Anyone who knows me knows - I love science. There is something fascinating about seeking to understand the world around me, and knowing how things work. When I was at school, I loved Chemistry most of all. It was fascinating - add a little bit of this and a little bit of that and get something totally different that in most cases was way more than the sum of the parts. As an adult - I am still fascinated by Chemistry and this process of chemical reactions - every time I whip up a cake or a loaf of bread. And it is Chemistry that inspired today’s blog post, as I think about a concept I learned back when I was learning about chemical reactions - the rate limiting step. According to Wikipedia, the overall rate of a reaction is often approximately determined by the slowest step, known as the rate limiting step (or rate determining step). This means that no matter how quickly the other components are able to react, the thing step that determines the progress of the reaction is the slowest.
And this is something that I always think about as I journey through life. It is easy to believe that my rate of progress in any project will be determined by the amount of effort that I put in, by the places where I hustle and strive the most, and the action steps that I take. However, I find that it is often determined much further down the chain - by the things that I pay the least attention to. To give one example - often my rate limiting step is something as simple as sleep! Sometimes I make the point to get up super early and sacrifice sleep so that I can be more productive - but then I find that tasks which might otherwise take me 20 minutes take way over an hour, and are not done quite as well. There are other times that my rate limiter is another aspect of my health, my hydration etc. When I think that I don’t have time to stop and take care of myself, I discover that is the very thing that is hindering my progress. Other examples can be our spiritual relationship, our interpersonal relationships, eating healthy, or cleaning the kitchen before we start our meal prep. And my favourite one - reading all the instructions before baking a new recipe! I saw it in so many places, and it was a powerful lesson for me. It taught me to consider the importance of all aspects of my life - no matter what I was working on - and not to neglect the seemingly unrelated relationships with others or myself in favour of the outcome.
Aside from our personal lives, I have also seen it play out in business. In a large hospital the rate limiting step could be how clean it is kept! You may have the best doctors and surgeons in the world, but if your cleaners or scrub nurses go on strike then you will find it very hard to do your job. Or in your online business - you may be a content creating wizard, but without proper bookeeping or accounting, or a decent marketing plan, you may find that your content is falling on deaf ears, or your services are underutilized. Even when running an organization - it can be the little things - those things that we want to neglect - that can keep our projects from going ahead. Disgruntled employees who do not feel seen or heard, the small tasks that seem unimportant, and even our own self care and relationships as I mentioned in the examples I gave above.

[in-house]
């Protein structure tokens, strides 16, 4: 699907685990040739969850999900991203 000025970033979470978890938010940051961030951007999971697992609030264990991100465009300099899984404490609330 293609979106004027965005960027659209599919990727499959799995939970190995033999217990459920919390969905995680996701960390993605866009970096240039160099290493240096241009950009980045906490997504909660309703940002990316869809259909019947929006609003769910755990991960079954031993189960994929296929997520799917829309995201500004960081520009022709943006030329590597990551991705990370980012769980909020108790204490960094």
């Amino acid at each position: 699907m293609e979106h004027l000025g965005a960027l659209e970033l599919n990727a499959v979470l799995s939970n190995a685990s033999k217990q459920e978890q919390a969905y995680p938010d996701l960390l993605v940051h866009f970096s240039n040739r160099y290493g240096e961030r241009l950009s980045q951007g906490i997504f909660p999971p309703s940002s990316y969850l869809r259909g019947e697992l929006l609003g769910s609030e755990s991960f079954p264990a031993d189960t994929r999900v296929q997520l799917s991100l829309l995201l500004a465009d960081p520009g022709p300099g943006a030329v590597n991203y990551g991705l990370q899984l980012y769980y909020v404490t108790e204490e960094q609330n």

For me - once I began to observe this, I started to look into my own life, to see what changes I could make so that I could make achieve my goals! Drinking more water and getting more sleep. Making time for my relationships. Automating my self care at work (this will be a subject of a later post - but for example - pre-booking my vacations and time off instead of waiting until I am wiped out to try to squeeze time in). And having fun!! My biggest rate limiting step is taking life too seriously. This stifles my curiosity, and my joy, and honestly - it is when I am curious that I can find creative solutions to my problems, and great blog topics!
A friend told me a story once of two woodcutters both chopping down a tree. One spent the entire day cutting, while the other one seemed to stop every hour for several minutes. At the end of the day, the one who had taken the breaks had actually achieved more than the one who had been cutting constantly all day. When asked how he achieved it, when he had taken so many breaks he said “I was sharpening my axe”. I always found that story a perfect summary of this idea. Sometimes if we aren’t making the progress we think we should be making, we need to ask ourselves what is our rate limiting step - perhaps getting more sleep, having fun with our friends, or sharpening our axe before preparing to tackle a big project (or a big onion - sharpen your knives people!!!). I would love to know what you think your rate limiting step is in the comments below!
And as always I bring you big love from a small island
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PS Above is an example of my favourite type of chemistry - lemon meringue tarts that I made a few months ago!